Access and Integration: Meeting the Technological Needs of Our Students

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In this article, Quincy Martin III  and Deborah Baness King discuss the challenges of student access to technology and how two deans came together to afford students with limited financial resources opportunities to capitalize on the benefits of technology. This is especially timely as we grapple to help students with declining budgets.



As administrators at a large metropolitan community college, we have been challenged, yet granted numerous opportunities to truly engage, learn, and identify the immediate pulse of the techno-savvy student. However, we have also been cognizant and have tried to seek remedies to assist those who do not have the means to have technology at their fingertips, especially during exceptionally difficult economic times. In this article, we will discuss the challenges of student access to technology and how two deans came together to afford students with limited financial resources opportunities to capitalize on the benefits of technology.

What’s the Problem?

Education is a critical building block for persons of all ages, and in this day and age, access to technology is paramount. It is an everlasting progression that takes place from youth and continues through adulthood.  Students are learners that are typically equipped with constructive, sound, and pragmatic knowledge and problem solving skills (Justice & Dornan, 2001). They are more apt to become exposed and equipped to think critically about cultural diversity and how their roles play an essential function for the future implications of humanity. Students characteristically desire to constantly gain knowledge and discover something new.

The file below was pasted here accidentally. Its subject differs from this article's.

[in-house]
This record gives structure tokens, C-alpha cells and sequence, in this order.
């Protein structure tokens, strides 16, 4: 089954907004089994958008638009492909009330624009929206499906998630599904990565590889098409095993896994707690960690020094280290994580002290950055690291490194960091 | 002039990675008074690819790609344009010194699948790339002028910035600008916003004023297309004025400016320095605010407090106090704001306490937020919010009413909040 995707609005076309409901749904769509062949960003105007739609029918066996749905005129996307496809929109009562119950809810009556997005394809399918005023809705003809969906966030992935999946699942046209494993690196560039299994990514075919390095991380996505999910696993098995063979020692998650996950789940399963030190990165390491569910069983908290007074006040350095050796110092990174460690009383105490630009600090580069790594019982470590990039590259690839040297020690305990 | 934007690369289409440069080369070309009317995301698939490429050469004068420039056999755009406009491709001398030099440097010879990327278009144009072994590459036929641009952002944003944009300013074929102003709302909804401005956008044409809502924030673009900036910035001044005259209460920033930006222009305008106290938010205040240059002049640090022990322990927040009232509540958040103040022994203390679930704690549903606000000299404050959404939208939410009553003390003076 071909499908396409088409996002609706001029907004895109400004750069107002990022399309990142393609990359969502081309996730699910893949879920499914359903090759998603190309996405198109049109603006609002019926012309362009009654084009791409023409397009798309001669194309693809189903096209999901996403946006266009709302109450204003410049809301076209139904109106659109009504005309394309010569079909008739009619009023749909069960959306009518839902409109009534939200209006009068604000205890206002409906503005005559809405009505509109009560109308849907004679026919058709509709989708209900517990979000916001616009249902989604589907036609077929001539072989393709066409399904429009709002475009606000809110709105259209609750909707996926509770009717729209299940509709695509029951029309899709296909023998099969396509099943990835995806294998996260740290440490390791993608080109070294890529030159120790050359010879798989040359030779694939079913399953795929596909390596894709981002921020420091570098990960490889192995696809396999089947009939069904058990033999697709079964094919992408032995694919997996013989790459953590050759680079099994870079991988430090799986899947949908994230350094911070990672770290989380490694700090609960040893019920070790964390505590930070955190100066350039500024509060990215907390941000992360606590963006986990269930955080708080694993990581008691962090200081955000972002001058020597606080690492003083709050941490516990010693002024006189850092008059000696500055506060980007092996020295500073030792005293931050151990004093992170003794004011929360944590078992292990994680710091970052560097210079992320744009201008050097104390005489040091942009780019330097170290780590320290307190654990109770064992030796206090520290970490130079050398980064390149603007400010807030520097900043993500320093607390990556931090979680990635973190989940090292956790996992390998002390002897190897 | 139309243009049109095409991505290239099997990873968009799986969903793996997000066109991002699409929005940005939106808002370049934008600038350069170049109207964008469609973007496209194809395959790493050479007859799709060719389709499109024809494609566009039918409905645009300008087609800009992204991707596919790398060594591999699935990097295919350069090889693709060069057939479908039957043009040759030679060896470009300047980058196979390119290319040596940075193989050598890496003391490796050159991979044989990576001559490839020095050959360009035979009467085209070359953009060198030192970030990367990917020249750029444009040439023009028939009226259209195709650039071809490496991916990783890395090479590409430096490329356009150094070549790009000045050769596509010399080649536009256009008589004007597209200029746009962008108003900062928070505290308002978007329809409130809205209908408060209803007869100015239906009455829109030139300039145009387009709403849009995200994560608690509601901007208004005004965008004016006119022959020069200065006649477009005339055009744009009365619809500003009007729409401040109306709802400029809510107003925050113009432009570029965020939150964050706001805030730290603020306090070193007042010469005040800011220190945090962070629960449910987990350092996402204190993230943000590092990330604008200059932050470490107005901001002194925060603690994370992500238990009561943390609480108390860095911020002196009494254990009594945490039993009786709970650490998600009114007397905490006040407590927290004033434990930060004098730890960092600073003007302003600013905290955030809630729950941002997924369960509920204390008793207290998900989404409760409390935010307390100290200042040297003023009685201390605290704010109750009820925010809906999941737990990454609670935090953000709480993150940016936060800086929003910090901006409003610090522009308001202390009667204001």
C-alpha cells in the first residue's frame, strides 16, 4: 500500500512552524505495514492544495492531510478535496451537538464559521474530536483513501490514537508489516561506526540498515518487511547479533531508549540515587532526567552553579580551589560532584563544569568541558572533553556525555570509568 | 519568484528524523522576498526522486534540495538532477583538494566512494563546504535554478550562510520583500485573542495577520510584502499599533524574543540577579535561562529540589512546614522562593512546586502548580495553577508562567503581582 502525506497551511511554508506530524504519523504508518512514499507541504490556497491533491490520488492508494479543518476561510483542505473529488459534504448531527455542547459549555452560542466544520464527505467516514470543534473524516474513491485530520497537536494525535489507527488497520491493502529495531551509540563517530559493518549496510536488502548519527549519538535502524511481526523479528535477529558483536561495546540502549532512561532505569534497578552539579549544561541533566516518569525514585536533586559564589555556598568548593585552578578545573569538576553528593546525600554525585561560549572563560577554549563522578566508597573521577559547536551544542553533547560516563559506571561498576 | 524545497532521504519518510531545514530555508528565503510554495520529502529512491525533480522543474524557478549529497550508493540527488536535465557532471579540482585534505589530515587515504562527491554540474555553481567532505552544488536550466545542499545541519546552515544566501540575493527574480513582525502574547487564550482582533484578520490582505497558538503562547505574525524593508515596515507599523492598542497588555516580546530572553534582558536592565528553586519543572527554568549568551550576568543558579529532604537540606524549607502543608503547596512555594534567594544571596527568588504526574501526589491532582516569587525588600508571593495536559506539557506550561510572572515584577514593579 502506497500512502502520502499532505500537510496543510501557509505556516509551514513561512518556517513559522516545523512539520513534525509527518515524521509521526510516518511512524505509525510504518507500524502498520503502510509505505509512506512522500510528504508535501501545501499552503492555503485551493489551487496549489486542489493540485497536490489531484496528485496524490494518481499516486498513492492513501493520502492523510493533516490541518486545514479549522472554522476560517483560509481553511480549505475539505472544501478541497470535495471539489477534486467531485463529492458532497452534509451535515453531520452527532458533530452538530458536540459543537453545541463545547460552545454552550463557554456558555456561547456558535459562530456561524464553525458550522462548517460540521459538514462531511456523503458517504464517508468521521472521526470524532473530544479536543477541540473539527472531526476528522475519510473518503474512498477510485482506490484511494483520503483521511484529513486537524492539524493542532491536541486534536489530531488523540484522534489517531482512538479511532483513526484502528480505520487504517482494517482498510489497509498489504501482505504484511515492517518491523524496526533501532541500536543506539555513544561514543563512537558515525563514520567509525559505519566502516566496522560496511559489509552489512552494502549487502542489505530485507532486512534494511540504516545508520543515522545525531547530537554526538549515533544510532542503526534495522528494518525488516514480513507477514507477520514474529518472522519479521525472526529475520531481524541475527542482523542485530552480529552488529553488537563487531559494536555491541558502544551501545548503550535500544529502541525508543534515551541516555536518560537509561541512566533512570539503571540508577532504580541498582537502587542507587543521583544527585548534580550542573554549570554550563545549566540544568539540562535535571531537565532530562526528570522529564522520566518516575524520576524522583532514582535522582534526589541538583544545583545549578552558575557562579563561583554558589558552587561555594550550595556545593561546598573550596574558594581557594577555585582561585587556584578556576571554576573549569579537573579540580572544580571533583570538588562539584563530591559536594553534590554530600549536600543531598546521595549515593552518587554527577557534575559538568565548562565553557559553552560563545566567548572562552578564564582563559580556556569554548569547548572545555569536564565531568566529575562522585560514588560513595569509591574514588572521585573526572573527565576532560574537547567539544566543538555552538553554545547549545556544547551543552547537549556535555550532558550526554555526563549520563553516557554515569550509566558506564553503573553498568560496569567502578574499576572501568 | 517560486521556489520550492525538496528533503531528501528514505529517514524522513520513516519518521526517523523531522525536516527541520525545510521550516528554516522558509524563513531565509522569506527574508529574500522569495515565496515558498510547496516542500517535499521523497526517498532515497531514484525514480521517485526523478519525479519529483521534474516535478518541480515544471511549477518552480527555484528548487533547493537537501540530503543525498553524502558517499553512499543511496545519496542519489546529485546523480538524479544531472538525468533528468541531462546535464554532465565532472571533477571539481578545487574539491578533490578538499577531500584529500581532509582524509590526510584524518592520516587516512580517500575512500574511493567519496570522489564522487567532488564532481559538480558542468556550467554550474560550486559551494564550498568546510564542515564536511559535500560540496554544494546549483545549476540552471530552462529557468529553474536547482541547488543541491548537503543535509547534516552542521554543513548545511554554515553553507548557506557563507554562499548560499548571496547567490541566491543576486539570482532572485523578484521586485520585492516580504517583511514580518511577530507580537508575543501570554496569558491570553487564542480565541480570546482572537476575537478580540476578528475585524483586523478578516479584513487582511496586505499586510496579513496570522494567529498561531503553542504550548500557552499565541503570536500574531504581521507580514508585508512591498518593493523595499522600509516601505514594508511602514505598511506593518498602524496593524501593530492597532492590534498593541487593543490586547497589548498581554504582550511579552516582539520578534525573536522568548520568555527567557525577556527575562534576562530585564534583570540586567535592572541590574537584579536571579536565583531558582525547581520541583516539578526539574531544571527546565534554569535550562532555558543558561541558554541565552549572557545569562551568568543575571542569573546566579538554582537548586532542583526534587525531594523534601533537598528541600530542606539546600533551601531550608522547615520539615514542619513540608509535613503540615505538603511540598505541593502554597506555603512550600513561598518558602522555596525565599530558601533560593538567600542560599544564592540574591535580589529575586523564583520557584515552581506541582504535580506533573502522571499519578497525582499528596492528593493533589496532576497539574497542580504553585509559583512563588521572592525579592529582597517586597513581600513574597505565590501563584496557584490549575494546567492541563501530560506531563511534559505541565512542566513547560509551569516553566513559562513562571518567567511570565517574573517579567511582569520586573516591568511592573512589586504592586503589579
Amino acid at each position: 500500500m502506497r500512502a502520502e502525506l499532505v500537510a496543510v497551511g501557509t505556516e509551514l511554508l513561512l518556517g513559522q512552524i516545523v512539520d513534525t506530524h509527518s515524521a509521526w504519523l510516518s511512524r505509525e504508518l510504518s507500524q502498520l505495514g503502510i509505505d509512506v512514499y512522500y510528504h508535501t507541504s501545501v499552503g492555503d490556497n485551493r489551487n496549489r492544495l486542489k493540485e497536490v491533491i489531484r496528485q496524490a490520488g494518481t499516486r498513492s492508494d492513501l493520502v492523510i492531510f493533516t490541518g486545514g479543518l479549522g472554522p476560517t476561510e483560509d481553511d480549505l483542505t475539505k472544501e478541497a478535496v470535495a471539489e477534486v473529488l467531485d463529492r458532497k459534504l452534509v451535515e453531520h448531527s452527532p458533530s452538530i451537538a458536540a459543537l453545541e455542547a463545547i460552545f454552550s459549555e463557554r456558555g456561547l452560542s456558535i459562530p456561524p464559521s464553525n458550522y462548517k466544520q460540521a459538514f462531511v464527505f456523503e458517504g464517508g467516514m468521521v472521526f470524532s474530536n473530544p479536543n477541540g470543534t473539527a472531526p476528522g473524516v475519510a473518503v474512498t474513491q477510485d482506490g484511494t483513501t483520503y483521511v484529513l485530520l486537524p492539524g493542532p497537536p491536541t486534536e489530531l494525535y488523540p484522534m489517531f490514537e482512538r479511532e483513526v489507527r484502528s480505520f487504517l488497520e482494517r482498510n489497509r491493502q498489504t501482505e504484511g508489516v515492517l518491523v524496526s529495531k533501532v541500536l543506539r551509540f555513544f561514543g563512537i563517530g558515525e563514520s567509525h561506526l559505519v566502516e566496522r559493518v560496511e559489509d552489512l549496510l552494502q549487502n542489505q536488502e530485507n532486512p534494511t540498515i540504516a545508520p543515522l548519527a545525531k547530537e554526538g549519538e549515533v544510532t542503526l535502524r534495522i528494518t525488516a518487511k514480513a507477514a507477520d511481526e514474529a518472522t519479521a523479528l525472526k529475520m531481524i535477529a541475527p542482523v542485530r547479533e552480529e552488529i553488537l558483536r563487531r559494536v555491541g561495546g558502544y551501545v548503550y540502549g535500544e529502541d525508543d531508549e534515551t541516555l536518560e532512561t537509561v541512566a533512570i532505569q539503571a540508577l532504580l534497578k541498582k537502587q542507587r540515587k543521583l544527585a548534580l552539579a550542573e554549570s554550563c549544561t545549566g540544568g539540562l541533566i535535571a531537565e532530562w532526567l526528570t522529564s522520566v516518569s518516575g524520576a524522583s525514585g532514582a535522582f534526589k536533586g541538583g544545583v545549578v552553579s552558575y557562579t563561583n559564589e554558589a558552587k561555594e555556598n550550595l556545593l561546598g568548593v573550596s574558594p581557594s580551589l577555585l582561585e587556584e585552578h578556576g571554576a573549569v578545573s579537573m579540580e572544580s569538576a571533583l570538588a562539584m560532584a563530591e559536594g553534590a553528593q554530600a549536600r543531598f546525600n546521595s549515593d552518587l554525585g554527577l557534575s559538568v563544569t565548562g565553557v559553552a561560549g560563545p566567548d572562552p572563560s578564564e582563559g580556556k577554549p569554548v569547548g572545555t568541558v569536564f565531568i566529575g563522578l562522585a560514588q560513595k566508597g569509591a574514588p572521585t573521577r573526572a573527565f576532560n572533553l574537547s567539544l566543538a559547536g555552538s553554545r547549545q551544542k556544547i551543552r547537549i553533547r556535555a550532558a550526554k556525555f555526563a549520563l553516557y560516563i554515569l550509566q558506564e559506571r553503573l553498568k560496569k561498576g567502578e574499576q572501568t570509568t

Student and technologyTechnology provides students the opportunity to develop tools and skills they need in order to explore their society based on their day-to-day experiences. Not only does technology aide in expanding students’ contributions to society, it encourages them to begin to think critically about humankind and their role in its development.  However; despite the rapidly increasing need for our students to be technologically literate and the benefits of integrating technology into the learning process, the challenges of equitable access persist.

The Digital Divide: Technology Haves & Have Nots

Commonly known as the "digital divide," there is a significant gap that separates society into two basic categories.  Those that have regular, convenient access to cutting edge technology and those that do not.  For those that are afforded access, the learning process is enriched and their ability to prepare for life in a global society is enhanced.  As such, those without access are denied the educational experience that is vital to be competitive in today's job market.  As technology advances and becomes more integrated into our daily lives, the more devastating the effects of the digital divide become.  This is especially evident in these difficult economic times.

Technology is constantly and rapidly changing. As it is necessary to stay on top of technology, its growing demands, and implications to simply to keep up with society, it is just as important to afford our students opportunities to overcome technological barriers. But, in order to do so, we must first identify and define our students.  Who are they?  What are their needs, wants, and challenges? As community college leaders, we find ourselves typically having to meet the needs of an exceptionally diverse student body with continuously shrinking financial resources. Our students come from different ethnic backgrounds, socioeconomic status, vary in age, and have a wide, varying range of computer literacy skills.

Community college students are faced with a myriad of unique challenges. These challenges may be a result of many factors including, but not limited to, economic barriers, internal family stressors, student-to-student tensions, student-teacher strains, and organizational strains (Quinnan, 1997). If not identified and taken appropriate action, these barriers and stressors could potentially facilitate personal and academic challenges that could affect the livelihood of our students.